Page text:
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Please be aware that this old REACH registration data factsheet is no longer maintained; it remains frozen as of 19th May 2023.

The new ECHA CHEM database has been released by ECHA, and it now contains all REACH registration data. There are more details on the transition of ECHA's published data to ECHA CHEM here.

Diss Factsheets

Environmental fate & pathways

Endpoint summary

Administrative data

Description of key information

Additional information

As summarized in the category justification, the members of the fatty acids are divided into two sub-categories on the basis of their environmental fate properties. The first sub-category covers three monomeric (by-) products of the dimerization process (readily biodegradable substances). The second sub-category covers the predominately oligomers (dimeric and trimeric products) of dimerization based on their lack of ready biodegradability and their environmental fate. Based on the results of the screening tests for biodegradation in water for Fatty acids, C16-18 and C18-unsatd., branched and linear, the test substance is determined as readily biodegradable (Sewell, 1994). The test conducted was comparable to OECD guideline 301B using domestic activated sludge and a test substance concentration of 20 mg/L. The test substance attained 67 % degradation after 29 days, however the 10 day window was not met. This test is supported by a read across substance in the sub-category 1, Isooctadecanoic acid. This acid contains the highest amount of C18 branched Fatty acids and has the highest level of saturation. This supporting study reported an observed degradation of 88% after 28 days for the nominal test concentration of 10 mg/L and a degradation of 62 % after 28 days for the nominal test concentration of 20 mg/L (Coenen, 1990). Again here the 10d window was not met.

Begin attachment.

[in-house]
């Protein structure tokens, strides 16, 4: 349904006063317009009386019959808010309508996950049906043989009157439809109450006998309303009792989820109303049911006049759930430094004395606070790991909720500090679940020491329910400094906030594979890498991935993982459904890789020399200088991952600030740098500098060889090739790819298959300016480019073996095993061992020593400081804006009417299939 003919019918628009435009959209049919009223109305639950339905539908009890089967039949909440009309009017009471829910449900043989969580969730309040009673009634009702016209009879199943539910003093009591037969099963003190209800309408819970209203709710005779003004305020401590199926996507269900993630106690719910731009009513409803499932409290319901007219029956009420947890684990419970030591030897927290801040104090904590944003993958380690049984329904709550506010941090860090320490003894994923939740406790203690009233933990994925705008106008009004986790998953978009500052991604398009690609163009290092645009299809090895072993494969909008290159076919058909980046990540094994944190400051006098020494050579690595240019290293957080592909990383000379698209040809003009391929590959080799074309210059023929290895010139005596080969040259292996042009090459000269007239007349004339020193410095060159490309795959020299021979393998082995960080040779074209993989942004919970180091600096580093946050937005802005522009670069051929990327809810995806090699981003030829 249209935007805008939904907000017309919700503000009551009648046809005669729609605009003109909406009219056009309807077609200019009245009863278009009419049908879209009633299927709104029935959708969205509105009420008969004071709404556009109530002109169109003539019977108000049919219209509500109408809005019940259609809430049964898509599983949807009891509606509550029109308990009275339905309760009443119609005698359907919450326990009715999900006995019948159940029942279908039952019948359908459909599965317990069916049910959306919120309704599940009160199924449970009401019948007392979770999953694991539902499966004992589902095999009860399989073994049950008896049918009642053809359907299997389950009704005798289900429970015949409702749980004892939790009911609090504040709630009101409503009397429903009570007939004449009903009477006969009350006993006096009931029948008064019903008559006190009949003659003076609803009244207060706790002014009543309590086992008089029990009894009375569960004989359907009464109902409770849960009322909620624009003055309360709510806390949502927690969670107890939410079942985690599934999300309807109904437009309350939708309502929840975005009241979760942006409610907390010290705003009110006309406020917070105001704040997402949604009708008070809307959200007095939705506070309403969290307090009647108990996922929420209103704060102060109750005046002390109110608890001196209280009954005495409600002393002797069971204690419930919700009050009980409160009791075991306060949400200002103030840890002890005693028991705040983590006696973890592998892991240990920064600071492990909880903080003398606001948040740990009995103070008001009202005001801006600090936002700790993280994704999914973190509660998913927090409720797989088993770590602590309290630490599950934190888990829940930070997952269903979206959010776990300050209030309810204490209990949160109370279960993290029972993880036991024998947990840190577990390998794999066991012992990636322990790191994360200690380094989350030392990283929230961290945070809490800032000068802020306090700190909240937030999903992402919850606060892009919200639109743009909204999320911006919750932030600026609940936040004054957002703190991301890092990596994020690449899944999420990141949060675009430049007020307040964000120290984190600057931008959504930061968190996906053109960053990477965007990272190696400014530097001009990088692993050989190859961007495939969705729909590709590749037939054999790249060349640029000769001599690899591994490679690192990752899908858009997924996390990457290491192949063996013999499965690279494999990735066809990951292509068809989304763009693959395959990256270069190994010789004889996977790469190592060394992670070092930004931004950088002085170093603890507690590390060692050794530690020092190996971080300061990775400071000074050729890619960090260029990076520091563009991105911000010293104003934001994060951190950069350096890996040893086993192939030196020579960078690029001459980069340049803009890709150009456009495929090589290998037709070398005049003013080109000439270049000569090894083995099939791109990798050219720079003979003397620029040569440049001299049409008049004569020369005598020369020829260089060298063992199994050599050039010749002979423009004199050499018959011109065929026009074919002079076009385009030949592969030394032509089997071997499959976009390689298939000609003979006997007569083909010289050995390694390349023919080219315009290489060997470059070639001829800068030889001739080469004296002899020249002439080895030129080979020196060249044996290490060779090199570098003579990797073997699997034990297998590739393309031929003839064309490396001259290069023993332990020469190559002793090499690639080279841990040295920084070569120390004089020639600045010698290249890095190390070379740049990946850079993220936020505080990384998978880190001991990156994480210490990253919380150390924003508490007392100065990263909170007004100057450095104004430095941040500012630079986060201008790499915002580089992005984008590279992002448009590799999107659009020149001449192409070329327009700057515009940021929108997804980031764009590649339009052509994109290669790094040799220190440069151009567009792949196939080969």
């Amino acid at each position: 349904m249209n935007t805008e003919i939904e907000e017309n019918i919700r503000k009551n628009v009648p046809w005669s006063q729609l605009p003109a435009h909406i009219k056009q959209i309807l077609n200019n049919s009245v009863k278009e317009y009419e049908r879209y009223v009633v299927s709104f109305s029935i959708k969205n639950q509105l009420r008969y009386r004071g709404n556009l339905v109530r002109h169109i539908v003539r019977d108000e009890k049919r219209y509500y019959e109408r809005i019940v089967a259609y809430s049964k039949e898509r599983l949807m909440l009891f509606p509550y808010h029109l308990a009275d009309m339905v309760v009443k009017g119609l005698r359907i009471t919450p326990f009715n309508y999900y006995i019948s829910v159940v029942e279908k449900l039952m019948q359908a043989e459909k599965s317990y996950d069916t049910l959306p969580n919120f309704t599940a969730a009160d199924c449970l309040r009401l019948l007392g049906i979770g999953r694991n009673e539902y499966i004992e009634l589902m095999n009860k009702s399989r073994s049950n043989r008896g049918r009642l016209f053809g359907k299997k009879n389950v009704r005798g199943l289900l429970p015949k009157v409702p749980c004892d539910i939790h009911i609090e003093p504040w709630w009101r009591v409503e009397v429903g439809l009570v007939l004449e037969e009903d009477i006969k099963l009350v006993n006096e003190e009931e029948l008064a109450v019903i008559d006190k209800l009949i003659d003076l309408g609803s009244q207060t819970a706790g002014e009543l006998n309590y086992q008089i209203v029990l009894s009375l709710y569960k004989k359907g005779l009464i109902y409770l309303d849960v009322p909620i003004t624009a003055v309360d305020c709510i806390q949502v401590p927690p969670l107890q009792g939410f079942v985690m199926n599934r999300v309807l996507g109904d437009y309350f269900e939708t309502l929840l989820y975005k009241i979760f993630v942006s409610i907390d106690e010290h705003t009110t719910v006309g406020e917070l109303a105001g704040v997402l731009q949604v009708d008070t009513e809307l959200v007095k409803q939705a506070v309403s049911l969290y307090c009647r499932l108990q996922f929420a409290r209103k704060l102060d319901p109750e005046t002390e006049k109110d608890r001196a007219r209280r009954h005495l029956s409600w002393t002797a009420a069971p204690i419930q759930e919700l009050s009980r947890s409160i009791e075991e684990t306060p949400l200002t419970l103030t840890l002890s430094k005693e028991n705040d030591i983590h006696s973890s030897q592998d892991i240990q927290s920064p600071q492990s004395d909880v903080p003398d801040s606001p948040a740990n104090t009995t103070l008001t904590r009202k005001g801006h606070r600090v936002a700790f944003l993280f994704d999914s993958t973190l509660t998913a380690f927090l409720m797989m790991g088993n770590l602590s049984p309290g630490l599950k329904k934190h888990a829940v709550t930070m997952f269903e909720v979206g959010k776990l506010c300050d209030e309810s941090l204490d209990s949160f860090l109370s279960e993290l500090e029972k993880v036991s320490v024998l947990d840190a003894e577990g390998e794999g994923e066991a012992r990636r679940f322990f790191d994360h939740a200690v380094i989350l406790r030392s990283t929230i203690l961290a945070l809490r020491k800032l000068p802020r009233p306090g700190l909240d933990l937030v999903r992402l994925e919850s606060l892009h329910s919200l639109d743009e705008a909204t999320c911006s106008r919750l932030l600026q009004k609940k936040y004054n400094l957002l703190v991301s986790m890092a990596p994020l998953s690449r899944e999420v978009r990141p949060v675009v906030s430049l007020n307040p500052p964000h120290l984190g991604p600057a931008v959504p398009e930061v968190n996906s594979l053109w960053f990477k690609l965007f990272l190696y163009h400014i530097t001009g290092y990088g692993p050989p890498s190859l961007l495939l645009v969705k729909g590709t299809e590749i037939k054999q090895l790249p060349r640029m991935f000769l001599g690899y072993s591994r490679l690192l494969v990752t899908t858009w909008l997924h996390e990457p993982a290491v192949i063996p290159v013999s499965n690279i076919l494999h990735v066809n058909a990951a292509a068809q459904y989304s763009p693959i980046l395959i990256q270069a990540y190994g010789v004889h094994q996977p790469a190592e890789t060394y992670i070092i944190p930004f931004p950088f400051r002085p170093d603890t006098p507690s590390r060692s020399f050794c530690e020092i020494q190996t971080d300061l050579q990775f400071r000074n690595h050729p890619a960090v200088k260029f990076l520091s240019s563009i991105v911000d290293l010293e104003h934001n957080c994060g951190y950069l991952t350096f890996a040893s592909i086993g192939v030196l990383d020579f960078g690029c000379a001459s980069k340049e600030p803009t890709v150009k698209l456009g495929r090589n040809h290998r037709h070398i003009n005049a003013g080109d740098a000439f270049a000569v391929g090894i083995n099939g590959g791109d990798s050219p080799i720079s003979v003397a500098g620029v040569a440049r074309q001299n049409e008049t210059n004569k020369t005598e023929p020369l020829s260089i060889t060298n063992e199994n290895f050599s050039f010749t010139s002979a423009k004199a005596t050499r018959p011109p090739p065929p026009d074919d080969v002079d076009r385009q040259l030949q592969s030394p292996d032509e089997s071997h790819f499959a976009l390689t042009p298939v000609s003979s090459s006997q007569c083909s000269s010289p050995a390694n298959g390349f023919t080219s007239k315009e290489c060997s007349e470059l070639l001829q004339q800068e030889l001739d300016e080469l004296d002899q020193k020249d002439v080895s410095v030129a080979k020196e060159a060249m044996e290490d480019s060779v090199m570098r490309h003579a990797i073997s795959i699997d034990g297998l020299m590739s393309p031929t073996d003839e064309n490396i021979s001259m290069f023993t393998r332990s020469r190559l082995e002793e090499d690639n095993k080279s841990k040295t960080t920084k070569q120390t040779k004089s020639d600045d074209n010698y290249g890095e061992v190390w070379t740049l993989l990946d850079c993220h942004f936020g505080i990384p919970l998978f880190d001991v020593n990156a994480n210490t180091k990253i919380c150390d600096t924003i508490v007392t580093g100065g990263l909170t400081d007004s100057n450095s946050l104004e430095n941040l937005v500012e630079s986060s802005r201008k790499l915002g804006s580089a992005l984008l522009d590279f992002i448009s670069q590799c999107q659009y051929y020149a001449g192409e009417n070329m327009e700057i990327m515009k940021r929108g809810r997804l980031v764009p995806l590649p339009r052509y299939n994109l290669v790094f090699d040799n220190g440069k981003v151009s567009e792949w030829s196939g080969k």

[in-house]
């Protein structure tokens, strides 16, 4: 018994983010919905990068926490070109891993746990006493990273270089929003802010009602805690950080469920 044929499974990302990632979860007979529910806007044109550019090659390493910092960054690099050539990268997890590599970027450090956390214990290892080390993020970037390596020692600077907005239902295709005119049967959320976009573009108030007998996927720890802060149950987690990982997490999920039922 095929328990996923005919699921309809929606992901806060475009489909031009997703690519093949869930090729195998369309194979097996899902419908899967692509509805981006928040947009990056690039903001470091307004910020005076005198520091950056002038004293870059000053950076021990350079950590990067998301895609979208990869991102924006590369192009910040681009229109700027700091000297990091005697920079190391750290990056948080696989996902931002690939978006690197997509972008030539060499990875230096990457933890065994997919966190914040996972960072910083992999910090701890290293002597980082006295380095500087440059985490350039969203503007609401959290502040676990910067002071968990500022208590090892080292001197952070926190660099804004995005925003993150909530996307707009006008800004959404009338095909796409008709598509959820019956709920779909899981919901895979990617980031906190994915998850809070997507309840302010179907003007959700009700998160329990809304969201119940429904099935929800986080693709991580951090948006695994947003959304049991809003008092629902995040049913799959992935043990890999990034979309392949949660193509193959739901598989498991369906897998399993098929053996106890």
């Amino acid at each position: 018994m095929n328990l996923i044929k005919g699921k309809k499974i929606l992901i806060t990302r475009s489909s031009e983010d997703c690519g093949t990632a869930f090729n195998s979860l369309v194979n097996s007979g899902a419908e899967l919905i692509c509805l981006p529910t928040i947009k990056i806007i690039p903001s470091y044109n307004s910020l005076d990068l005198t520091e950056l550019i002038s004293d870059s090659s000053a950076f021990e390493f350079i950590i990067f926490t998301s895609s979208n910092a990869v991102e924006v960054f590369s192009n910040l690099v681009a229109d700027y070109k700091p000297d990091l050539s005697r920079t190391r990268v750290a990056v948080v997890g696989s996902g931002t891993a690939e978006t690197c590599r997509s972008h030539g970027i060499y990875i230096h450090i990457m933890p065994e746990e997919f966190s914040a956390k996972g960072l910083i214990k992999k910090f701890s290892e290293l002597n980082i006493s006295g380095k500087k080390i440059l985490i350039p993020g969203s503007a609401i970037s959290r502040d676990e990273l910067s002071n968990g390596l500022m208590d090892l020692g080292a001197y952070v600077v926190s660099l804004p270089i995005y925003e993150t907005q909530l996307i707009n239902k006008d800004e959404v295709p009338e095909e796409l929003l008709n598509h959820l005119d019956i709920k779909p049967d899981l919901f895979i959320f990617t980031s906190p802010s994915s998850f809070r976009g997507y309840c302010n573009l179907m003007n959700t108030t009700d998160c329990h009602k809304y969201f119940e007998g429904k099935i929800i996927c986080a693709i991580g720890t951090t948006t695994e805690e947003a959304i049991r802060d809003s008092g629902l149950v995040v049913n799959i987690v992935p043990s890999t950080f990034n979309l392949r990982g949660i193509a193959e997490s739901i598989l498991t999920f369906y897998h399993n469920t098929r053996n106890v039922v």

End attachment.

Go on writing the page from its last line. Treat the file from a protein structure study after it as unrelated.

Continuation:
Since Fatty acids, C16-18 and C18-unsaturated, branched and linear and all other members of sub-category 1 are UVCB substances and thus consist of constituents with different chain-lengths and different degrees of branching, sequential (instead of concurrent) biodegradation can take place but all can be considered as readily biodegradable. Thus, referring to Annex I to the OECD Guideline for Testing of Chemicals ‘Revised introduction to the OECD guidelines for testing of chemicals, section 3’ (OECD, March 2006), the 10-day window should not be considered for this UVCB substance and due to a degradation of >60 % within 28 days the monomeric acids of sub-category 1 can be regarded as readily biodegradable.